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America’s Space Program Struggles for Direction

Posted by venkatramseo on July 20, 2009

NASA_MOON_RocketForty years after astronauts set foot on the moon, America’s space program is struggling to find important leadership, clear-cut goals and consistent public support.

Despite a flurry of celebrations commemorating the July 1969 lunar landing of Apollo 11 and a pledge from President Barack Obama, a self-explained space geek, to reinvigorate the agency, U.S. manned space efforts remain in limbo. Federal budget constraints threaten to scuttle the National Aeronautics and Space Administration’s current plans to spend more than $70 billion to build a new generation of rockets and space capsules to return to the moon after 2020. While alternate proposals promise lower costs and fewer technical risks, they continue to spark disputes with industry and government officials’ intent on protecting incumbent contractors.

NASA mission-missionNASA has been drifting and no longer “is the inspiration of a nation,” said Sen. Jay Rockefeller of West Virginia, the Democratic chairman of the import, Science and Transportation Committee that oversees NASA. As part of the drive to make the agency’s mission more relevant, the White House is widely estimated to focus greater efforts on environmental issues.

Meanwhile, China, Russia, Japan, India and various European countries are beating to take the lead. “We’re going to have to get used to seeing strangers in the sky,” futurist Alvin Toffler told a space symposium earlier this year.

New NASA administrator Charles Bolden, a retired astronaut and Marine Corps major general with strong ties to the aerospace establishment, said last week that unless the U.S. reignites public excitement about space and shores up its technological leadership, it will cede the lead to other countries “working vigilantly to push the frontiers of space.”

U.S. military brass stress the significance to national security of maintaining space supremacy in order to protect troops, safeguard satellite communication links and deter enemies from contemplating hostile acts in the heavens.

Apollo_historic_lunar_landingBut for all the talk about charting a new course for NASA, it appears increasingly mired in a following free-for-all, with contractors, lawmakers, interest groups and even parts of the Pentagon maneuvering to advantage from possible program changes. With so much in flux, once-settled disputes are being fought again and old rivalries are flaring up.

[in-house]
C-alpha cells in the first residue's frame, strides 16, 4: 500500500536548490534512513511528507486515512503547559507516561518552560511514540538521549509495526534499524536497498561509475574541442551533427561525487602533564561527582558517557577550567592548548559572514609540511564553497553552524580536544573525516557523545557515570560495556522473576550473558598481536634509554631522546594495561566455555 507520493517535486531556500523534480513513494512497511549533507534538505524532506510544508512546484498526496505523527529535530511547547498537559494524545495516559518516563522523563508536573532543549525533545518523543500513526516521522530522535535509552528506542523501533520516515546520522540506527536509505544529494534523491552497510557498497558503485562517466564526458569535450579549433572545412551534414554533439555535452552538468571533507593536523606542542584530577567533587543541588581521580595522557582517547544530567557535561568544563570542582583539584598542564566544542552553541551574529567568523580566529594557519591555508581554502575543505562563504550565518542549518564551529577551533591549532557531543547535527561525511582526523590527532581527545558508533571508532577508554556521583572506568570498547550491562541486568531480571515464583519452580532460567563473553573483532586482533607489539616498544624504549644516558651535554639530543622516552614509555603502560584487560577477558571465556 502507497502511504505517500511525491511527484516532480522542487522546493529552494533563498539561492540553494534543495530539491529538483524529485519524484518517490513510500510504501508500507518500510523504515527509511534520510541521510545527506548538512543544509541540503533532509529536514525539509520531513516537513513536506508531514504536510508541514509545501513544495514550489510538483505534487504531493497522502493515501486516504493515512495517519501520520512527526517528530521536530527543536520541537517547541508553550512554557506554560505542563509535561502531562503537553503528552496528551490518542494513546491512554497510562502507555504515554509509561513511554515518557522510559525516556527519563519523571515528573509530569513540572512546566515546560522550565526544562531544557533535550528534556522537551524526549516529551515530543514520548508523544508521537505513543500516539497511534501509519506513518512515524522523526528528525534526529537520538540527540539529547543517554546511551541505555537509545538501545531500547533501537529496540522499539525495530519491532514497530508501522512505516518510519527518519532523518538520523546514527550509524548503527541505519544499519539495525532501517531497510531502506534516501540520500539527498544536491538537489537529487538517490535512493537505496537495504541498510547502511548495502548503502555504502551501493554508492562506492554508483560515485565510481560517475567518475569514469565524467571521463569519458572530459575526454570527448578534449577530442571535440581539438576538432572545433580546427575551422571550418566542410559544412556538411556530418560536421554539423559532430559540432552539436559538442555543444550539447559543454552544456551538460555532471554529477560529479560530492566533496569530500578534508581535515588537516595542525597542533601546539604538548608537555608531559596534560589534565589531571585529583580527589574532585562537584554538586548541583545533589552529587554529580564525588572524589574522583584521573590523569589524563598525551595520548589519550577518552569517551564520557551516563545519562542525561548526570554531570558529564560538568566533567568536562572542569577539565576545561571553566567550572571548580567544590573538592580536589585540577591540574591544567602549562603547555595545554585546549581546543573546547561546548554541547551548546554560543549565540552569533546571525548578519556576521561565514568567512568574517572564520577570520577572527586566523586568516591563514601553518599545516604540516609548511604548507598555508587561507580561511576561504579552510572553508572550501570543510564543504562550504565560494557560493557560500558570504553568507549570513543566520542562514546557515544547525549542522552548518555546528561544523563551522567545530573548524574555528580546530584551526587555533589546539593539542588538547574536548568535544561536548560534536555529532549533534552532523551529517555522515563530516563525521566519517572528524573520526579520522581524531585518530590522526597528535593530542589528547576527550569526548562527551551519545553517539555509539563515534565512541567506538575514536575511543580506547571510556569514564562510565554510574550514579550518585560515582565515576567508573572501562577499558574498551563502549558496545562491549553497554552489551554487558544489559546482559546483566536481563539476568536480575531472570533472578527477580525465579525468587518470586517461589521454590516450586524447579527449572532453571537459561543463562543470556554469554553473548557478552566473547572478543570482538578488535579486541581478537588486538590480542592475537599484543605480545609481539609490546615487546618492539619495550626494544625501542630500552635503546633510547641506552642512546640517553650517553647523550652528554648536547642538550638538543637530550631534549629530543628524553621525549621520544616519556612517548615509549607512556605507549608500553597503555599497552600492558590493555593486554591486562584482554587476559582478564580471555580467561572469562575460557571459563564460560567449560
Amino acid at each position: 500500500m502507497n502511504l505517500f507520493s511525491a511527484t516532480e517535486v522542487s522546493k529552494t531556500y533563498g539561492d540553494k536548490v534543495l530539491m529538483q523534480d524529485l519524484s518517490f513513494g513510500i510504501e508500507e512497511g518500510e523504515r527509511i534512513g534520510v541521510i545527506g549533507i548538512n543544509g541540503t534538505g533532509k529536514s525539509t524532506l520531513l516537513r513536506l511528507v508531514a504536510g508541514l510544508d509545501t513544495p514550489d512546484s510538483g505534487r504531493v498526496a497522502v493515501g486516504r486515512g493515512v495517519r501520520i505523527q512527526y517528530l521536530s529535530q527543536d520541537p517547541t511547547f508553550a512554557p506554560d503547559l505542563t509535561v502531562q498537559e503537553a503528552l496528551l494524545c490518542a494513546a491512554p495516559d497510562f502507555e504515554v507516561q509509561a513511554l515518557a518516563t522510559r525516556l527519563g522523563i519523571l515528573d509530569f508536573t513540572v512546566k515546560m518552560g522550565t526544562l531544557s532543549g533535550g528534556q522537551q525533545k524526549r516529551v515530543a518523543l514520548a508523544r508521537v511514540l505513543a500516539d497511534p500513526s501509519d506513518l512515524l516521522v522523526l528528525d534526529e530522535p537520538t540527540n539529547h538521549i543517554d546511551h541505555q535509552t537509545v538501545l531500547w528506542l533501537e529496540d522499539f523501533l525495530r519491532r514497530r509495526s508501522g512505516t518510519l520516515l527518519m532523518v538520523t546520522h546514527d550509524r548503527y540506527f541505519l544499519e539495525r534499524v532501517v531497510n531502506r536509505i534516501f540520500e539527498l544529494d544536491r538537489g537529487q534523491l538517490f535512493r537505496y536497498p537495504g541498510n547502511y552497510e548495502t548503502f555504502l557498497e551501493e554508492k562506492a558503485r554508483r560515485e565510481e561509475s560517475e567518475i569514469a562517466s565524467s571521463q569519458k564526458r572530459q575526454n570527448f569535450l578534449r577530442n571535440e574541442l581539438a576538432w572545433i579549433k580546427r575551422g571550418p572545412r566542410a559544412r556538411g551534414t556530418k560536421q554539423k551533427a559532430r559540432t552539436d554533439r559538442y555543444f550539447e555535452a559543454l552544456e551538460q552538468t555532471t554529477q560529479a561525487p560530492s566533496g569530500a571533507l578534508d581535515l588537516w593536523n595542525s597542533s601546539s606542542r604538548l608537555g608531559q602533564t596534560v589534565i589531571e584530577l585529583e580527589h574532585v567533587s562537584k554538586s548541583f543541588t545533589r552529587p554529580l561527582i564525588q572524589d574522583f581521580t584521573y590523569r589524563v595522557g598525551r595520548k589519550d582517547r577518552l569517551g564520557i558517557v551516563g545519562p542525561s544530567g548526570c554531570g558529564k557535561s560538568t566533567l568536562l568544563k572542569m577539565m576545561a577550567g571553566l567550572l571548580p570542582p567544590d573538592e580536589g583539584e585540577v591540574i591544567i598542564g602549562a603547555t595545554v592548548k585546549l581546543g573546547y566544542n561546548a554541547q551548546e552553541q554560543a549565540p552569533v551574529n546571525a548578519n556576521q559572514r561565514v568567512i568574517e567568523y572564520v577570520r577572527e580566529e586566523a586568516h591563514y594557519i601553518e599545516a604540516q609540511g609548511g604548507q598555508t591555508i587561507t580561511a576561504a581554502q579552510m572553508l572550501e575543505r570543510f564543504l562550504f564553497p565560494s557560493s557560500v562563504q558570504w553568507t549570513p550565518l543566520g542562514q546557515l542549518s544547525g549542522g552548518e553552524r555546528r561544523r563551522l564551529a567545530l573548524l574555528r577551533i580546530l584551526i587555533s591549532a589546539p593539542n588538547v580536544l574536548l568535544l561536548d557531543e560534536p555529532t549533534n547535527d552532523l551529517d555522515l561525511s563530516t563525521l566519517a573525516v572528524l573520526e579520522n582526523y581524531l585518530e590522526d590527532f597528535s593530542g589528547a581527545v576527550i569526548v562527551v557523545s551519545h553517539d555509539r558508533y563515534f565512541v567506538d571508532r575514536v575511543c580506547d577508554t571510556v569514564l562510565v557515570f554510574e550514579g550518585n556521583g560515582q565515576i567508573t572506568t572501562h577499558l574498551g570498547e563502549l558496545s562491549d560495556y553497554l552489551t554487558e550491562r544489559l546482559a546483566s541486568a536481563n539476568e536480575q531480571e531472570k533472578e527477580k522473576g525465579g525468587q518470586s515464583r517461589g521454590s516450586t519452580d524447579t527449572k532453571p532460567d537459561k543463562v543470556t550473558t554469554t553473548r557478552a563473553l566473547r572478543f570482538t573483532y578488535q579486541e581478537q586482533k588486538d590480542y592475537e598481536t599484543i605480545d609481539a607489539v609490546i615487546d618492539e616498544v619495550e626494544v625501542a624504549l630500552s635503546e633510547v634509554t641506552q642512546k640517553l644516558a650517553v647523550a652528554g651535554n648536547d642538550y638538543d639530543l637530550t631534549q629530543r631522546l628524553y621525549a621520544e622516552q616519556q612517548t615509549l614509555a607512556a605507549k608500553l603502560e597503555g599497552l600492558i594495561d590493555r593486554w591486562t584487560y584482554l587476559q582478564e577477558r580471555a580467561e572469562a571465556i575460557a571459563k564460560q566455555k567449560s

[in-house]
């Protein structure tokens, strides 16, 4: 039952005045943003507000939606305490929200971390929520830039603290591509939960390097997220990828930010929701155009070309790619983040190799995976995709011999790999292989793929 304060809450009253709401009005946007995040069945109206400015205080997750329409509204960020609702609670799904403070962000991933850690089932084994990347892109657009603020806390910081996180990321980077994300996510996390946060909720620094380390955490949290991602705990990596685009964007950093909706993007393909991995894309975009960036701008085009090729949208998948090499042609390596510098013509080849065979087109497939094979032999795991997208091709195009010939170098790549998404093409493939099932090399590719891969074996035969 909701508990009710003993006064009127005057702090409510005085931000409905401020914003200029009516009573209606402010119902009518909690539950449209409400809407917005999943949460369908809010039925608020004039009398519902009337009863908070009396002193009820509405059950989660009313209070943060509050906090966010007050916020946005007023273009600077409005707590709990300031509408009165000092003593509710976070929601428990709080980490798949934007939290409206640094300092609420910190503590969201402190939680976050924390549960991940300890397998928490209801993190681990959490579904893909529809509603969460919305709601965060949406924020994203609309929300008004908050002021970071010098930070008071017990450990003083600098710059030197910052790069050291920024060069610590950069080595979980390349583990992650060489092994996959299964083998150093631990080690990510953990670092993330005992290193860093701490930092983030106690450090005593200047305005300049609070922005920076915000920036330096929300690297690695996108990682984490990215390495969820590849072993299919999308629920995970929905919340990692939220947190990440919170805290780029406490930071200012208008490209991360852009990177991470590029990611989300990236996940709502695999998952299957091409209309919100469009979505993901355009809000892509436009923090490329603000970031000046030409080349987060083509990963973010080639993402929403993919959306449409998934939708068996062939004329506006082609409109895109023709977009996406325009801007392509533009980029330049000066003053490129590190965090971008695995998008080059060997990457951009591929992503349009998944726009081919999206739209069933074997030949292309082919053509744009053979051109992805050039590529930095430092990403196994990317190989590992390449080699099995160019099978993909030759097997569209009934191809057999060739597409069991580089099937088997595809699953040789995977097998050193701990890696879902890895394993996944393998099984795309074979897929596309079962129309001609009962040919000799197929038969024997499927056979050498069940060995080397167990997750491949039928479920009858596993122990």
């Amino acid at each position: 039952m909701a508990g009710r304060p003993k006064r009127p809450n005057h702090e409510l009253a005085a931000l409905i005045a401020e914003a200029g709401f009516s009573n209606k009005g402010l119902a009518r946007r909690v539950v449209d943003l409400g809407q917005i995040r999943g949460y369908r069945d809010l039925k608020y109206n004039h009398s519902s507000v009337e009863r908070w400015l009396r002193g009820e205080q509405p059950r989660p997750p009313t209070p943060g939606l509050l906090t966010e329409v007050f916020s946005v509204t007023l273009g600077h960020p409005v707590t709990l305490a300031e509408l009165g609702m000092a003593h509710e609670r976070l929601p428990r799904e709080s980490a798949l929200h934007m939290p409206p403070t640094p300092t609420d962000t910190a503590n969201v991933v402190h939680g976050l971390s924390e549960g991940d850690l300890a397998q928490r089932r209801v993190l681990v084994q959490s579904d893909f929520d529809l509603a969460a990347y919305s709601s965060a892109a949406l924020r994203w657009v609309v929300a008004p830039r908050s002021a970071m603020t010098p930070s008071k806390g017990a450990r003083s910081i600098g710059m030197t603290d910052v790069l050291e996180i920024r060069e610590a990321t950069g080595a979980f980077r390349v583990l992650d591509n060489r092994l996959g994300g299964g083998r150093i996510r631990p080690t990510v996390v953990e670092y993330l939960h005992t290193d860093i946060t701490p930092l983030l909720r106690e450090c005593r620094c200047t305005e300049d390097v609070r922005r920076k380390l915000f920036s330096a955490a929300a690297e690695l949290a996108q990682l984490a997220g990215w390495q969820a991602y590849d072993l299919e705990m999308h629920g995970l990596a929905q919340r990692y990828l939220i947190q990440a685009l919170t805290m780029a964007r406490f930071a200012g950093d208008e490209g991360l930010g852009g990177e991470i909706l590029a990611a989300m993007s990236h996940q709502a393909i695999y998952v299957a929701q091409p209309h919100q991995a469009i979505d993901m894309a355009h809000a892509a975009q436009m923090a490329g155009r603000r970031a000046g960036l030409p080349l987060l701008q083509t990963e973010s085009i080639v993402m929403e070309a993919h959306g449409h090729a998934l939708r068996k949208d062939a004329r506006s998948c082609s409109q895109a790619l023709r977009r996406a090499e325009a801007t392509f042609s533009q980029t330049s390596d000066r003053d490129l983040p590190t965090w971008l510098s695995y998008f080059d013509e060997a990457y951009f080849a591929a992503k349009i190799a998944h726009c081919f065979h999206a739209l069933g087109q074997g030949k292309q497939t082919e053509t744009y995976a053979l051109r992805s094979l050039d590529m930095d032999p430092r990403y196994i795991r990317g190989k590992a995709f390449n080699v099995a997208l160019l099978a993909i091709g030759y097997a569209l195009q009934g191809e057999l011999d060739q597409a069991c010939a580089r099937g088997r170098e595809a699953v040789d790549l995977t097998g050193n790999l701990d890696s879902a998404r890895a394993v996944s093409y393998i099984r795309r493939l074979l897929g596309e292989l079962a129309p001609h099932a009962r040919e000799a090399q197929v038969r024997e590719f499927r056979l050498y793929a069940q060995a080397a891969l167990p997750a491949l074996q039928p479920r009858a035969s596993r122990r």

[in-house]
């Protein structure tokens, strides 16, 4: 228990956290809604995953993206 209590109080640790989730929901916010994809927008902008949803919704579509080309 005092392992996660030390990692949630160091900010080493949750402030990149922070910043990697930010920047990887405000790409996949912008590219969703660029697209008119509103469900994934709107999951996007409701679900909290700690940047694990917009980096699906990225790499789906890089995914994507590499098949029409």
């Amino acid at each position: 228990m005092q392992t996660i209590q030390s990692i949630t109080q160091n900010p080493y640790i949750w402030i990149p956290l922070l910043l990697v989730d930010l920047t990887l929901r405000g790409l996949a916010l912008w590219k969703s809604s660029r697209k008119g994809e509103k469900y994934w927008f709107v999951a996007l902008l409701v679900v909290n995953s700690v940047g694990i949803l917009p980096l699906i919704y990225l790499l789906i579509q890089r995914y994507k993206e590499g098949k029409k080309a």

Looking beyond lunar missions, industry officials fret about NASA’s commitment to search the rest of the solar system. “I’m not seeing … strong statements about going on to Mars,” said Brewster Shaw, who oversees Boeing’s manned space programs.

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Space Shuttle ready for Mission to Hubble

Posted by venkatramseo on May 12, 2009

space-shuttle1 For nearly 20 years the Hubble Space Telescope has kept its orbiting eye trained on the universe and with the launch of space shuttle Atlantis to repair the aging instrument, scientists’ hope it will continue to provide important discoveries. Atlantis is the fifth and last mission to repair Hubble. In Photo: This 2008 image from the Hubble Space Telescope, provided by NASA, shows a remnant from a supernova or star explosion, which looks like it’s a giant ribbon.

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The Atlantis crew will undertake five spacewalks, adding two new instruments, repairing two others and replacing other hardware in frequently delicate operations. In Photo: Space shuttle’s Atlantis, left, and Endeavour are shown on their launch pads at Kennedy Space Center in Cape Canaveral, Fla., Friday, April 17, 2009. Endeavour will stand by at pad 39B in the unlikely event that a rescue mission is necessary during space shuttle Atlantis’ upcoming mission to upgrade NASA’s Hubble Space Telescope.

space-shuttle3Hubble made the first measurements of gases in the atmosphere of a planet in another solar system and found evidence that raw materials for planet formation are very common. In Photo: This 2007 image, released by NASA for the Hubble Space Telescope’s 17th anniversary, shows a region of star birth and death in the Carina Nebula looking much like an abstract painting. The nebula contains at least a dozen brilliant stars that are 50 to 100 times the mass of our Sun, according to the NASA description.

space-shuttle4Since its launch in 1990, Hubble has helped scientists to place the age of the universe at 13.7 billion years, learn that black holes are at the centre of most galaxies, monitor planetary formation and discover that the universe is expanding at an ever-faster pace. In Photo: FILE – This composite file photo released by NASA Nov. 2, 1995, taken by the Hubble Space Telescope on April 1, 1995, shows dark pillar-like structures which are actually columns of cool interstellar hydrogen gas and dust and also incubators of new stars in the Eagle Nebula. The color image is constructed from three separate images taken in the light from different types of atoms. Red shows emission from sulfur atoms, green from hydrogen, and blue from oxygen, according to NASA, which calls the photo Pillars of Creation.